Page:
Shaun McKay used integrated planning to take Suffolk County Community College from accreditation warning status to commendations. Here's how the same practices help in a pandemic.
MANORVILLE, NY / ACCESSWIRE / December 3, 2020 / When Dr. Shaun McKay took the helm at Suffolk County Community College, the institution was at risk of losing accreditation. The college was on warning status from the Middle States Commission on Higher Education and stagnant academically. Through the practiced development and implementation of an integrated planning model byShaun McKay, the school was revolutionized. After Shaun McKay assumed the presidency, the school was removed from warning status, received reaffirmed accreditation, and eventually transitioned to receiving multiple commendations at a subsequent re accreditation site visit.
Shaun McKay believes in the value of integrated planning. He sees merit in its application for various higher education adjacent problems, including the pressing concerns of the current pandemic. According to Dr. Shaun McKay, an integrated planning model relies on assessing and evaluating successful strategic and operational planning, followed by strategic resource allocation.The global pandemic requires coordination and most specifically a national plan that includes educational institutions as we train the workers that are at the forefront battling this pandemic.
Despite its root in institutional data, the model can easily incorporate additional components to maximize the effectiveness of a single institution or multiple institutions working together with governmental institutions to tackle the issues of the day while addressing the needs of every state. During his time at Suffolk County Community College, Shuan McKay used the model across institutions to garner a 44% increase in dual-enrollment through high school partnerships.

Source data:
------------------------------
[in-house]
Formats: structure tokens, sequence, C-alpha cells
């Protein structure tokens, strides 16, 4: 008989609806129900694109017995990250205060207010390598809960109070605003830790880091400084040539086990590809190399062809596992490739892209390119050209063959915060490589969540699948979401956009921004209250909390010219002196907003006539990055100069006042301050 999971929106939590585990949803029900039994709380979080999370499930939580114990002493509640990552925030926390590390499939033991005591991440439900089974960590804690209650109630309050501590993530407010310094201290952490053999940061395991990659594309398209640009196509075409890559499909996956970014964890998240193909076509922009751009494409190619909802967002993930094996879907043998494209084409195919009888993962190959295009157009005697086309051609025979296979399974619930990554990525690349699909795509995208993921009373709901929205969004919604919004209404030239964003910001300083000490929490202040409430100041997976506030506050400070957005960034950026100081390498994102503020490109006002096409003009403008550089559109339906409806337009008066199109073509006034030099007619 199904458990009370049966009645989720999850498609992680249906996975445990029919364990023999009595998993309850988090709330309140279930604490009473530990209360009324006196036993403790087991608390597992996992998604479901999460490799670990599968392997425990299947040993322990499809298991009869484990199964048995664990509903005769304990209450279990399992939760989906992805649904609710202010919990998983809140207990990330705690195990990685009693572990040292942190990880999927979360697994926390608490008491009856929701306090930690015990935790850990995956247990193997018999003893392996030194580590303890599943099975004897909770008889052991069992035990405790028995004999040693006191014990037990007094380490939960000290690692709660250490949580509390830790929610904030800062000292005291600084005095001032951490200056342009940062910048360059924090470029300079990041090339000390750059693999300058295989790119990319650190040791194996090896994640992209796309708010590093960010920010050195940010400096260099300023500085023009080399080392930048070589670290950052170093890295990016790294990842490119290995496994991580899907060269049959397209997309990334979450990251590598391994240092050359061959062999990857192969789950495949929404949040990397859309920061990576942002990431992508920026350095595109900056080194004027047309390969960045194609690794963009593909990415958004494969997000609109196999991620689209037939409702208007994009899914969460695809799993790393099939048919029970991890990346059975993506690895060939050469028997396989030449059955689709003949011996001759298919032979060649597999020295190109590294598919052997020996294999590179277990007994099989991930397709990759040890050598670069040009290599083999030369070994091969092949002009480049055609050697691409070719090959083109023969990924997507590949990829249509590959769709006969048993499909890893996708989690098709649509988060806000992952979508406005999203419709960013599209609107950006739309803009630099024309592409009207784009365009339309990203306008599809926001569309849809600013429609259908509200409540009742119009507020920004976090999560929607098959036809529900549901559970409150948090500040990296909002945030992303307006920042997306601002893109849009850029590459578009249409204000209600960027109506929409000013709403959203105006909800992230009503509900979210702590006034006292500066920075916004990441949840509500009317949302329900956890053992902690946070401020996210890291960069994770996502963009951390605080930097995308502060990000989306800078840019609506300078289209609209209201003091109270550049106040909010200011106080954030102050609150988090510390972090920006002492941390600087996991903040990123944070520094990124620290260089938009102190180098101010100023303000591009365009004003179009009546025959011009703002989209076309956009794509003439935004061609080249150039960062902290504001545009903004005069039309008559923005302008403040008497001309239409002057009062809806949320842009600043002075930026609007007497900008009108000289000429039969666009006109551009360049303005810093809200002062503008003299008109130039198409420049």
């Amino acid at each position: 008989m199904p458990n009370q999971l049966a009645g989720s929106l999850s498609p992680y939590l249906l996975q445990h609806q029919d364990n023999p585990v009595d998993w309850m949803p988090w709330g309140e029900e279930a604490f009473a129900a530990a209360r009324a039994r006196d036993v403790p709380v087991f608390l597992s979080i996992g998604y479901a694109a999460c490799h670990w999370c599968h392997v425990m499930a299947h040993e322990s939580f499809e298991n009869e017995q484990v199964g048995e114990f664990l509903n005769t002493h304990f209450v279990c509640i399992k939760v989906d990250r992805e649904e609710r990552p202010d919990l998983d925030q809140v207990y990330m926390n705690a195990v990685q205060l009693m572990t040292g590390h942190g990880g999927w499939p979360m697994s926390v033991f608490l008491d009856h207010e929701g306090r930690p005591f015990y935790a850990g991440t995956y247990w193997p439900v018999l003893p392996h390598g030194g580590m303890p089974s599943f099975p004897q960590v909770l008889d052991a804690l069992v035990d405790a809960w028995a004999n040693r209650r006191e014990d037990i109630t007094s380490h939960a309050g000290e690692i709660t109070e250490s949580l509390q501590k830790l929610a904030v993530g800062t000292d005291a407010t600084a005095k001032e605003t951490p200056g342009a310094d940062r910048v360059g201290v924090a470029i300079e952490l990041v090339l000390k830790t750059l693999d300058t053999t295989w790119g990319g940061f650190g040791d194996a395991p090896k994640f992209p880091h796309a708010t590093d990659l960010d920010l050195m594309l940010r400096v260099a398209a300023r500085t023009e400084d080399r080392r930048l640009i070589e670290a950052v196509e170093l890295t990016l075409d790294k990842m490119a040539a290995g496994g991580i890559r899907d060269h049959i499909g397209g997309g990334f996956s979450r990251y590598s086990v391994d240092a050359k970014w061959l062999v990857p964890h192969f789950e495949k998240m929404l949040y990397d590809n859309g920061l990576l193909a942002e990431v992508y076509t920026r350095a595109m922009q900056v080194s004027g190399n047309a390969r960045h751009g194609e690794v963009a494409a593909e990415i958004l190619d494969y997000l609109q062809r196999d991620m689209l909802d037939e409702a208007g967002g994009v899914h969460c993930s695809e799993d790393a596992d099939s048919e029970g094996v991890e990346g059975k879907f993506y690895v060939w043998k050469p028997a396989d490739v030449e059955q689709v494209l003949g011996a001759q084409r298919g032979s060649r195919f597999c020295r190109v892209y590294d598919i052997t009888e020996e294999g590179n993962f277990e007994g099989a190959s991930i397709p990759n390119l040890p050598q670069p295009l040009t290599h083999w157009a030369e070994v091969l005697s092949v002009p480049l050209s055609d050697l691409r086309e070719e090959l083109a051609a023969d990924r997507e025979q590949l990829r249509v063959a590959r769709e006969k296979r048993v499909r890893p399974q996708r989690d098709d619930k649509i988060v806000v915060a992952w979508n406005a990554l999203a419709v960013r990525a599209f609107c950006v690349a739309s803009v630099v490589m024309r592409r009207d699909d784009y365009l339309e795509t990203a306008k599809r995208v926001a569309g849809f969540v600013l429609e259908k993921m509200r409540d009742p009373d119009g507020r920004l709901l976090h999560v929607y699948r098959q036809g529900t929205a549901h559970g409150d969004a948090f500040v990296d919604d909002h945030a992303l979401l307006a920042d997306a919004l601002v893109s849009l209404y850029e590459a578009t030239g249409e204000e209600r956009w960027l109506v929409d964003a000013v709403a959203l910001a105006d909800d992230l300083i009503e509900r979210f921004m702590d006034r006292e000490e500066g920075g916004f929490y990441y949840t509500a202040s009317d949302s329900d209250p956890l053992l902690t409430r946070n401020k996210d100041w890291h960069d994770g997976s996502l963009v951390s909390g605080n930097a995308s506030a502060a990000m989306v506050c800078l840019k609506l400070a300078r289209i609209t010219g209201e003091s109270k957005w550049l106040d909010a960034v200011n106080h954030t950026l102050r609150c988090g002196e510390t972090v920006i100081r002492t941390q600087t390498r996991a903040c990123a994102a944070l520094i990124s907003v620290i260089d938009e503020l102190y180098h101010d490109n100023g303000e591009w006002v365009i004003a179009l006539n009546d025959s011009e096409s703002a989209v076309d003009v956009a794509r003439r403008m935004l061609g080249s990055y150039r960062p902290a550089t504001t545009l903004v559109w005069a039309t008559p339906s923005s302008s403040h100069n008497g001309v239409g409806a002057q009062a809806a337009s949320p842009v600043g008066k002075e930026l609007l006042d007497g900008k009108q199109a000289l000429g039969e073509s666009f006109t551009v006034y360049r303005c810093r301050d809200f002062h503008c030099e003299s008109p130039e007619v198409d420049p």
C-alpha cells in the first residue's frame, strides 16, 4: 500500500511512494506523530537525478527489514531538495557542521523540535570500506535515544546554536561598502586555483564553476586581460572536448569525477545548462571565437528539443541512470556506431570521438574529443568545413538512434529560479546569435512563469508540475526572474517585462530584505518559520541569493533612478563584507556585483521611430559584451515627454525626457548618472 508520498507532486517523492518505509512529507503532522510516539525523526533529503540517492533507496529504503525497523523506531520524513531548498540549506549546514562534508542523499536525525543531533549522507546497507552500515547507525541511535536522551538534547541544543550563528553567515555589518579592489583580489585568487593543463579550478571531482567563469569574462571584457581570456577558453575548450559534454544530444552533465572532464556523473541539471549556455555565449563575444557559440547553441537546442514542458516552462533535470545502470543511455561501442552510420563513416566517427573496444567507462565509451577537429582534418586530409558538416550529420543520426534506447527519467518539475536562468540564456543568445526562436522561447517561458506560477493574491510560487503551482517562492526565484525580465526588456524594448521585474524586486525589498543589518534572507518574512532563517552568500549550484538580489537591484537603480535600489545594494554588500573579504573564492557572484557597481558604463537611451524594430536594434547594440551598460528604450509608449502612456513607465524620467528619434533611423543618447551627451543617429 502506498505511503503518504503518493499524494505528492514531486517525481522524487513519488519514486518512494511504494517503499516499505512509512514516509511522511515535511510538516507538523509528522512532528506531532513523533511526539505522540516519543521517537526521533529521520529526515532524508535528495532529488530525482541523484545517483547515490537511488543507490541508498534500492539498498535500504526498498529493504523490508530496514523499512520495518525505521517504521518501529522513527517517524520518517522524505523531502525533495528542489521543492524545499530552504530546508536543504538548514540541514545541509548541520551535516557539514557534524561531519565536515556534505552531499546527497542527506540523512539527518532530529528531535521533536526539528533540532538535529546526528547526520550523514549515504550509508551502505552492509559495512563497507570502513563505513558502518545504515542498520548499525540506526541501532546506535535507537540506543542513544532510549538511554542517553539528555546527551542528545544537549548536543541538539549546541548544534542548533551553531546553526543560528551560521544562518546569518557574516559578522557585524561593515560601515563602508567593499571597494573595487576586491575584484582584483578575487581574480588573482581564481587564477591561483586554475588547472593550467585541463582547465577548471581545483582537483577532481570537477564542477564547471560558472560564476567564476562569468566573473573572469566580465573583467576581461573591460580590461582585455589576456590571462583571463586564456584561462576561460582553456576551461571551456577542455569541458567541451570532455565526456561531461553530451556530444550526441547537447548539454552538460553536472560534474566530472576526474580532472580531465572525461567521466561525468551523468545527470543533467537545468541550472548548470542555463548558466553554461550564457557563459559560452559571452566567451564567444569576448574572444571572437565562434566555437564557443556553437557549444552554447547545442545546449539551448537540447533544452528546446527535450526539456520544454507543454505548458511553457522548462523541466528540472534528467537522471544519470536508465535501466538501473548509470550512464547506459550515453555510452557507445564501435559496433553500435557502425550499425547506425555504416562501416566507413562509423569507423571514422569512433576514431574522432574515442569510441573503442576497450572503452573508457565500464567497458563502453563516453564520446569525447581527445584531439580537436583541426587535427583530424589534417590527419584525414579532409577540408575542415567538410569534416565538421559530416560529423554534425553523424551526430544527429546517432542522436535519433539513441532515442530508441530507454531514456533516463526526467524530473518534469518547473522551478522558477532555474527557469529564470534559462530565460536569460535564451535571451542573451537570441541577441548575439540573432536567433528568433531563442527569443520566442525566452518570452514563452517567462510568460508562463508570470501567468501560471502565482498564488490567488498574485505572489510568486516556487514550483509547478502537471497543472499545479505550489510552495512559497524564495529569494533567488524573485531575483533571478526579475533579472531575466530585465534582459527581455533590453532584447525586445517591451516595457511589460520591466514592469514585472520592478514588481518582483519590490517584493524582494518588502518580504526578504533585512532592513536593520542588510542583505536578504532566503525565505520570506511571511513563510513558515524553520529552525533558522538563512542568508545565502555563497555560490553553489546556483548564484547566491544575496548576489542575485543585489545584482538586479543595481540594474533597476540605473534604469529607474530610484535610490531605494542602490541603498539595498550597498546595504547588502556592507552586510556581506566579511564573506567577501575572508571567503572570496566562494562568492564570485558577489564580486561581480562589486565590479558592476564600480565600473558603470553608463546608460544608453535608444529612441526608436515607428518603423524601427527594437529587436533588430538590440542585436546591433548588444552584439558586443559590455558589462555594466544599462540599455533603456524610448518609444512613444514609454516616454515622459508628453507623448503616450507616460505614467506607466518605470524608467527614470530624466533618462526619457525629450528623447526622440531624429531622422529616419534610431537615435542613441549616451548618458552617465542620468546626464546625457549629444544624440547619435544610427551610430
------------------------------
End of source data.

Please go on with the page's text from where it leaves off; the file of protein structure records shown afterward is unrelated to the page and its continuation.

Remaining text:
Mid-pandemic, the issues are different and can include addressing food insecurity, displacement of students, and vaccine distribution. According to Dr. Shaun McKay, there is a clear pathway for educational facilities and multiple government agencies to administer this vaccine and other approaches that scientists and the CDC outlined.
Making vaccine distribution and delivery a part of the integrated planning model for institutions needs to be focused on problems impacting high-risk populations. Colleges are also uniquely poised to help administer the vaccine to students and their families, a move with the potential to limit a spread in the community. Nursing and other allied programs are already at colleges and universities, Our Students are interning at major hospitals that are short staffed or overworked. A federal program is needed to assist here and it should include an incentive for frontline workers with the loan forgiveness programs.
Dr. Shaun McKay's years in higher education helped reaffirm the value of setting measurable objectives and key performance indicators. An integrated approach that includes all agencies with specific targeted goals that are scientifically driven as well as an educational campaign with do well moving forward.
These hallmarks of integrated planning easily flex and extend to accommodate the COVID-19 pandemic and other quality-of-life objectives, such as eliminating hunger for students or providing access to housing assistance services on campus.
Another key component of helping this country to move forward in multiple arenas is addressing National security in a global way to benefit the good of all partner states, food insecurity; Healthcare; Unemployment; workforce training; student loans, housing and specifically to address the disarray in minority communities that are not organized and voices go unheard because of saturation and lack of representation politically. We have an obligation to serve all communities and this can only be done through advocacy and hopefully legislatively while representation in all areas where decisions are being made can be in a transparent way and not decided by the courts.
About Dr. Shaun McKay
Shaun McKay served as president of Suffolk County Community College, the largest community college in New York state, from 2010 to 2019. He also served the same institution as Executive Dean, CEO of the college's Grant Campus, and as the Director of Planning for the Community College of Baltimore County. He holds an Ed.D. in higher education administration with a specialization in Community College Leadership from Morgan State University in Baltimore.
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SOURCE: Dr. Shaun L. McKay